New public art at Hampstead Heath station
We are very excited to have completed the second new art installation for our network at the same time as delivering a much improved station for the passengers of Hampstead Heath.
Known for her dramatic, large-scale paintings of landscapes, the artist has developed a site-specific, permanent artwork in porcelain tiles, extending the entire length of the station platform, visible to visitors to the station and passengers alike.
The artwork complements other improvements at the station since it became part of the London Overground network, including new lighting, CCTV, PA systems, information screens, station re-painting and improved signage.
Julie Dixon, Head of Marketing and Communications at TfL London Rail, which manages London Overground said: 'We are very excited to have completed the second new art installation for our network at the same time as delivering a much improved station for the passengers of Hampstead Heath.
'We were able to capitalise on the opportunity to incorporate this impressive artwork onto the platform wall during the large scale refurbishment of the station, which is part of a network wide programme of station improvements.
'Clare's painting, coupled with the recent introduction of more frequent services and the significant improvements to lighting, passenger information and waiting areas within the station, should positively improve passenger journeys to and from Hampstead Heath for years to come.'
Clare's work takes its inspiration from the local surroundings, in particular the popular pools of Hampstead Heath.
Woods examined historic maps of Hampstead dating from 1866 to 1915 and identified that the pools were the one geographical constant throughout this time of rapid urban development.
Clare is not alone in depicting the pools - they have been the subject matter for many artists, most famously in landscapes by the English Romantic painter John Constable.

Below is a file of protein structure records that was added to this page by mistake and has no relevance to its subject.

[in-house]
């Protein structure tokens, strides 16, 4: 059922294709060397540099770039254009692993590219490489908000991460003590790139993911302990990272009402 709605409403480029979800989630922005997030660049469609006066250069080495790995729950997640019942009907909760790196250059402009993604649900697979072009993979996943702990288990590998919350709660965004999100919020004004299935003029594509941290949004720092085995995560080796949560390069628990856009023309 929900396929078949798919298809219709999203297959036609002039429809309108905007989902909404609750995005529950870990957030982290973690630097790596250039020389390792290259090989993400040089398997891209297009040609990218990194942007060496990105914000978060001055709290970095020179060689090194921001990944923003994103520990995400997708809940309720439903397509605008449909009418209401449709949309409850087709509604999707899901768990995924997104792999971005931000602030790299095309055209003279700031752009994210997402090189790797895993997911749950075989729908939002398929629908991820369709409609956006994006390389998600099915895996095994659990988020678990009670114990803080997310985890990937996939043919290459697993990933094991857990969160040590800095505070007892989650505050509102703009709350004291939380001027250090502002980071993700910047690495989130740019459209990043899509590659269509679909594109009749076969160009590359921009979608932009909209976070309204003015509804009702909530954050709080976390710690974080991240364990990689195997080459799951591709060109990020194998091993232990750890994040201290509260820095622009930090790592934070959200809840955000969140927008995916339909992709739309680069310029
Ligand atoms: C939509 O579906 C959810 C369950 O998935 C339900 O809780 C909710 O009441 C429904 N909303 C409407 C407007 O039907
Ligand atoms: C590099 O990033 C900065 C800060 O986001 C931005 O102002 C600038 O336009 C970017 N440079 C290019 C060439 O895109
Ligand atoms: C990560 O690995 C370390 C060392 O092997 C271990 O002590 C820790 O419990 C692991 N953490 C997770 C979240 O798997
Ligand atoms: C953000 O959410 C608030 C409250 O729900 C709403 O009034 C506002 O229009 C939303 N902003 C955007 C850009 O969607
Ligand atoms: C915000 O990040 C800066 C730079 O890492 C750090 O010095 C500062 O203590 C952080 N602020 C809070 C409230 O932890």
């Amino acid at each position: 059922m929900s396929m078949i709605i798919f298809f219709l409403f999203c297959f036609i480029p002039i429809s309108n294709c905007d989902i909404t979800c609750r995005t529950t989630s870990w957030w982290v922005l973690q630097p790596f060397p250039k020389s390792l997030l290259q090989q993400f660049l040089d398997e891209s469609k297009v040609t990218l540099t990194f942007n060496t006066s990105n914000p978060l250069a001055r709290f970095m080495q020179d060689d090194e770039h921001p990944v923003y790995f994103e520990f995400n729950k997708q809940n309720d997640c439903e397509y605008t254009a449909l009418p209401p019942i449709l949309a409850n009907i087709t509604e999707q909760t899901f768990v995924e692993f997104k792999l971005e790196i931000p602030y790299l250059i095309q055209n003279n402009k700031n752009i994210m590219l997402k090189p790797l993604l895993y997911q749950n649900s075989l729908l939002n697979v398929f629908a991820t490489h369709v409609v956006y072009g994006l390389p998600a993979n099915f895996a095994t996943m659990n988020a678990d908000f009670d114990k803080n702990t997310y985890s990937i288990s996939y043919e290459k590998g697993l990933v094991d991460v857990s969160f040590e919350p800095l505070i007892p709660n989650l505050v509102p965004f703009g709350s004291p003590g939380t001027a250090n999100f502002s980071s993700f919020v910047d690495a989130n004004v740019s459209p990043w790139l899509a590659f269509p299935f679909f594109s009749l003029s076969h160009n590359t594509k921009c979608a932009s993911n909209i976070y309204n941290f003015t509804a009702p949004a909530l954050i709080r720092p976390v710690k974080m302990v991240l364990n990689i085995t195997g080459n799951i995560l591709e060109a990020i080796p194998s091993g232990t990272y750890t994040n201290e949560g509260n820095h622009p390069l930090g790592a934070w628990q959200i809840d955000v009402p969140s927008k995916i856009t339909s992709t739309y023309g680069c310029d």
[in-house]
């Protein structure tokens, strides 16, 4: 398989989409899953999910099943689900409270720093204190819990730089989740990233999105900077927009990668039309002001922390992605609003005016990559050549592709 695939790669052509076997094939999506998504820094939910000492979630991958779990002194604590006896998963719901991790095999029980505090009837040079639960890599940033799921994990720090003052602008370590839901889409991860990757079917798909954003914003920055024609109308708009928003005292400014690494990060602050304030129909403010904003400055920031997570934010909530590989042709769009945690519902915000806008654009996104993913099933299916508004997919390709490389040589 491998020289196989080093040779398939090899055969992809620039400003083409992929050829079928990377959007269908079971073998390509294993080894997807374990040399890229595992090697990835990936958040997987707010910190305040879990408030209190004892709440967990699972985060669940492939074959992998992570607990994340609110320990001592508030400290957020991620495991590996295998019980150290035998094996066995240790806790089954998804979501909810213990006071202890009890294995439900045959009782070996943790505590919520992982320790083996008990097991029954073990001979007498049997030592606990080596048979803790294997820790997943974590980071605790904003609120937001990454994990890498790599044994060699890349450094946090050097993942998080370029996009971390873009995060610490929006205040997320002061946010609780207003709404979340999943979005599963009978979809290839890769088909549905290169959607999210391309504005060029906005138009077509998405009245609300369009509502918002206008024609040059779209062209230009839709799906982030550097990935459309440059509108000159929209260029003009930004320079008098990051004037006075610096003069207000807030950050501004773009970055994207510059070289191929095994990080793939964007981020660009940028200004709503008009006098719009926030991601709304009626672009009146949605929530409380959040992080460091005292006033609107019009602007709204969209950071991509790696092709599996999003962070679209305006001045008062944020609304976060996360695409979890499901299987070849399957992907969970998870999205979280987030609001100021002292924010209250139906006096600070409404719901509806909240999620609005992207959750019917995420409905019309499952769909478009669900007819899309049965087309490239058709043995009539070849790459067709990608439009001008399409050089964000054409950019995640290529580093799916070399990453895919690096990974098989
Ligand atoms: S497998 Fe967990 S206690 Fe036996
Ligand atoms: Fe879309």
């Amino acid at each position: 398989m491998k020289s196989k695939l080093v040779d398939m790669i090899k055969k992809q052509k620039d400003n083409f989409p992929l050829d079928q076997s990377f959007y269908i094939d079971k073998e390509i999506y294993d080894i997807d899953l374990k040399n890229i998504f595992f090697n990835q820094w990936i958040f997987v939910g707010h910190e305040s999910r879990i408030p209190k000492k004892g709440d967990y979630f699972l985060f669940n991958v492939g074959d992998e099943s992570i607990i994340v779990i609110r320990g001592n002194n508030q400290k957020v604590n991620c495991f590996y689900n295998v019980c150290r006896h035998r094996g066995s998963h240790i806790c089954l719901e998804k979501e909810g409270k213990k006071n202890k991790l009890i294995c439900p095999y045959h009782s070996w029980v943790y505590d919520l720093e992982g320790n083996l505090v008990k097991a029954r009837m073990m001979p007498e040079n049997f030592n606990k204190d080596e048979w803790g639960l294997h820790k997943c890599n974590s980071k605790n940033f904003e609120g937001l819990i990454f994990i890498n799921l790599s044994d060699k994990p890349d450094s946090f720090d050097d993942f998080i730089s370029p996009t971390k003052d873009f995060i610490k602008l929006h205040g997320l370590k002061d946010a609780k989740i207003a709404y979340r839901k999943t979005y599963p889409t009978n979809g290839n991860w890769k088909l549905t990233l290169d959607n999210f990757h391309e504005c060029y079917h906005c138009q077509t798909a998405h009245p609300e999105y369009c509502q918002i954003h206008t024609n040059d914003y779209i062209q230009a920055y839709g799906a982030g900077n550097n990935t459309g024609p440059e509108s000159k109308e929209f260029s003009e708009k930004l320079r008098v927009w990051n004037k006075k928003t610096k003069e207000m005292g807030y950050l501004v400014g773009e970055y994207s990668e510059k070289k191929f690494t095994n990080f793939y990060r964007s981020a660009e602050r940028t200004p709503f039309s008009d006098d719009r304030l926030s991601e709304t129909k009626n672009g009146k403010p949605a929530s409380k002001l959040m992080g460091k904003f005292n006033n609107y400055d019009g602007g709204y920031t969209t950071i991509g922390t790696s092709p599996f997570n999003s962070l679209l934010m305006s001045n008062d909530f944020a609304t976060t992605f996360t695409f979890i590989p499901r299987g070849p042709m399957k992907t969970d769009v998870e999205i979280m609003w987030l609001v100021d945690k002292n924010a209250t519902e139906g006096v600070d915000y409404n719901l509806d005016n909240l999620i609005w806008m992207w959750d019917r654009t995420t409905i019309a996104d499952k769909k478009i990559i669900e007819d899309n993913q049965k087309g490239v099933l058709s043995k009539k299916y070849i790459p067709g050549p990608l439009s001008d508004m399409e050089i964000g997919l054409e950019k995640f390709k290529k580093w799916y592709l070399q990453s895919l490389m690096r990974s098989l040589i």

Today, the Heath and its pools are still as much a refuge from the city as they were when Constable painted them in the 1820's.
Woods has chosen to evoke this feeling of open space and fresh air in her artwork, echoing Constable's desire to make paintings in which he could feel the wind blowing on his face, rather than a realistic representation of the landscape.
The depiction of water and reflection is central to the composition.
It features a landscape without horizon, in which the pools become voids or portals to another place.
'I wanted to get a 'feel' of the Heath in my work - this open space in the heart of a city' said Clare Woods.
'This is a more abstracted notion of the landscape, creating a sense of a place, or a feel of an expanse.'
Producing the project has taken many months of painstaking work. Woods began by making photographic studies of the pools, which were translated into drawings and then a large watercolour painting.
Digital transfers of her painting were fired onto the porcelain tiles, which retain the quality of brushwork of the original watercolour.
Tod Hanson's 'The Elliptical Switchback' at Haggerston, on London Overground's East London route, was the first permanent artwork to be commissioned by London Overground.
Notes to Editors
- London Overground's art programme is being managed for Transport for London by art consultants Modus Operandi and will use artworks to inspire, amuse and entertain passengers on its network
- Clare Woods was born in 1972 and graduated from Goldsmith's College in 1999. She has exhibited widely in the UK, Europe and America and was shortlisted for the Beck's Futures prize in 2001
- Photographs of the artwork are available on request from the TfL Press Office